As a child I travelled a lot, but mostly between US and Japan. I dealt with a lot of bicultural issues, but the rest of the world seemed far away. In the 90's I started going to Europe and Asia more, but it was always to "civilized" places.
Several years ago, I became actively involved in trying to reform Japan and I was allowed to be quite vocal about this. Last year, I gave a rant at Davos about how broken Japanese democracy was. Afterwards, Ms. Ogata, the former UN High Commissioner for Refugees told me that I should stop ranting as a Japanese and think more about global democracy and global issues. These words stuck with me and last year I tried to think about blogs and emergent democracy outside of the Japanese context. With the US elections front and center, the obvious place to try to apply these thoughts was the US. Having spent a year or so thinking about US politics, I realize how important the US election is, but I'm drawn more and more to countries that need more help.
I think many of us avoid thinking about or worrying about the rest of the world. We hear people talking about poverty, but it sounds like something in some far away country on a National Geographic special. Most people just don't care. To be honest, I cared, but in retrospect, I didn't REALLY care. I guess better late than never. As I prepare for my trip to Africa with Ethan and try to figure out exactly how I can contribute and what I should be studying, I'm drawn back to organizations such as the UNHCR. On the flight back to Japan, I saw Beyond Borders, a movie about relief work and the UNHCR, starring Angelina Jolie. The movie captured some of the experiences of being an activist on a global level and I watched it thinking about what drove some people to such high levels of commitment. Googling around, I found Angelina Jolie's journal from her mission to Russia last year. (We need to get her a blog...) What is really striking to me and something that I'm trying understand is the process that people go through to reach a higher level of caring for human beings outside of their immediate circle. I think that this process holds the key for some of the important contributions that technologies can make.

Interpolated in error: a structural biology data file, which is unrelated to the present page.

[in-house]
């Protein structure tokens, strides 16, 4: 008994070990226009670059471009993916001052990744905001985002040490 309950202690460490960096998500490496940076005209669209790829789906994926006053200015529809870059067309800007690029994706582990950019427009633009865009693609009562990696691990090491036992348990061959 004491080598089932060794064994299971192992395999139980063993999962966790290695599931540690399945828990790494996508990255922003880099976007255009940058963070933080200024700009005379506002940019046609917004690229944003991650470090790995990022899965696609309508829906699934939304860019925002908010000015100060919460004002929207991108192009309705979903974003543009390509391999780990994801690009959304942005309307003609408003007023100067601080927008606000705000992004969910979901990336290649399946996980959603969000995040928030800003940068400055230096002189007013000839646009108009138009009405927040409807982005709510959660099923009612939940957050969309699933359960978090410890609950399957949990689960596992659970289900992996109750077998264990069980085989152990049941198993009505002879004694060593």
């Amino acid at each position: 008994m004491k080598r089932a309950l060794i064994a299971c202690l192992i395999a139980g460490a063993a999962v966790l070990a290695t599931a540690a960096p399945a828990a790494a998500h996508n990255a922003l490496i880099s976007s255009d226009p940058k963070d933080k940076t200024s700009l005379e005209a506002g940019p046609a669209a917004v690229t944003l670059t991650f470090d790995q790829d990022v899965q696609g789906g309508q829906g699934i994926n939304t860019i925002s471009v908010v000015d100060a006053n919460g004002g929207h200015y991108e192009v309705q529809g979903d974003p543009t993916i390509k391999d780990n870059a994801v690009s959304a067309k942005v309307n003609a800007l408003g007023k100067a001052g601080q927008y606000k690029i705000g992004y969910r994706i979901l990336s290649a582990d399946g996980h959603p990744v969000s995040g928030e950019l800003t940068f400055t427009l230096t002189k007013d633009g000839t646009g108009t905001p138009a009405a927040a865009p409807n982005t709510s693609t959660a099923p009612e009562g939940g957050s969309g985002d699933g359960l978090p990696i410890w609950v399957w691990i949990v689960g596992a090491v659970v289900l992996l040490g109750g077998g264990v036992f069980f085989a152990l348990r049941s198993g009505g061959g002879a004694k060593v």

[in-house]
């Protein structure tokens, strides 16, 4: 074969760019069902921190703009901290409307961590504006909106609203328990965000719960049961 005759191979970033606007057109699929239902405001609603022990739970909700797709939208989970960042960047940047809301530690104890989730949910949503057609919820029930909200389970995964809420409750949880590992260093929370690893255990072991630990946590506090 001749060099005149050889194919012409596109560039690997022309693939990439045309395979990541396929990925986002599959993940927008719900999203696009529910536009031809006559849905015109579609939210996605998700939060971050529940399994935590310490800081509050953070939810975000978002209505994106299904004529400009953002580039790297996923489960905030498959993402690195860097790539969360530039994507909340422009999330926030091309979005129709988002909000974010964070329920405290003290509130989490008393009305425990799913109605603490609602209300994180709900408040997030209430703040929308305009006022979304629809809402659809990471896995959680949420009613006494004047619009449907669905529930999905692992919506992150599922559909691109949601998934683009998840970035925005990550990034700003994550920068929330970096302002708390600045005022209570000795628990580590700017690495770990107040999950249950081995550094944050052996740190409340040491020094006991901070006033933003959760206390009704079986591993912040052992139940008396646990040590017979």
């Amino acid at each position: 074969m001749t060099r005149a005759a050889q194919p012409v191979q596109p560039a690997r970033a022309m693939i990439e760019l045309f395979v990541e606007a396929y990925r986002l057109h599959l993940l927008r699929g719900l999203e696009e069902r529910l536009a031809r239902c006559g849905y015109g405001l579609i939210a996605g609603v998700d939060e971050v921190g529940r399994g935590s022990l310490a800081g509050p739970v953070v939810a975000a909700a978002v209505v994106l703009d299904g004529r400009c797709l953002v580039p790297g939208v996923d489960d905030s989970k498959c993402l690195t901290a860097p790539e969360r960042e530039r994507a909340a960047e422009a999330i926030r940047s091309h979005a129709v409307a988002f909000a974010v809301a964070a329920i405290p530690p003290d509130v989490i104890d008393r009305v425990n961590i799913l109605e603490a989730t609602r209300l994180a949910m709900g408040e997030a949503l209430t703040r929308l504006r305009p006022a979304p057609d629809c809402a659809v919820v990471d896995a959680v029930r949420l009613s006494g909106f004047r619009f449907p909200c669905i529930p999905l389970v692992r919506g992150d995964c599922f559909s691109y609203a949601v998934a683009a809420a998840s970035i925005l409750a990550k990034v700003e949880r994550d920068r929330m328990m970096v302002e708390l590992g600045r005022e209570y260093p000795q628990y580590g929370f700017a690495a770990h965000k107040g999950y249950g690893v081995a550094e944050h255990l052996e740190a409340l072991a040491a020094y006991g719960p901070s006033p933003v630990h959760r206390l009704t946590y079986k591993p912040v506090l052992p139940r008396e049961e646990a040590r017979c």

I was excited when I got my entry in the Internet Movie Database. I was thinking about how vain it was to be excited by this. It felt like being in some sort of elite Orkut. Just like Orkut, there was a "click here to add photo".
$35 - Submit a Person's Headshot or a Film's Poster*click*
Replace the "no headshot" or "no poster" icon on their main page with a headshot/poster or change the current headshot/poster to a new one.
$10 - Submit a Gallery Photo for a Film or Person
Add an image to your film's "studio stills" gallery or your personal "publicity photos" portfolio.
Why Do I Have To Pay?Ahh, the business model. ;-)
When you use this service you get to make sure the image you want is on the first page people see when they look you up or look up your film, and/or that there are images you have chosen in the photo gallery.
Without this service, you leave all the decisions of what is used, when it is used, and if it is used, entirely up to fate and our editors.
There are many factors that make it just too expensive for us to provide this service for free, so we have to charge you for it or not provide it at all.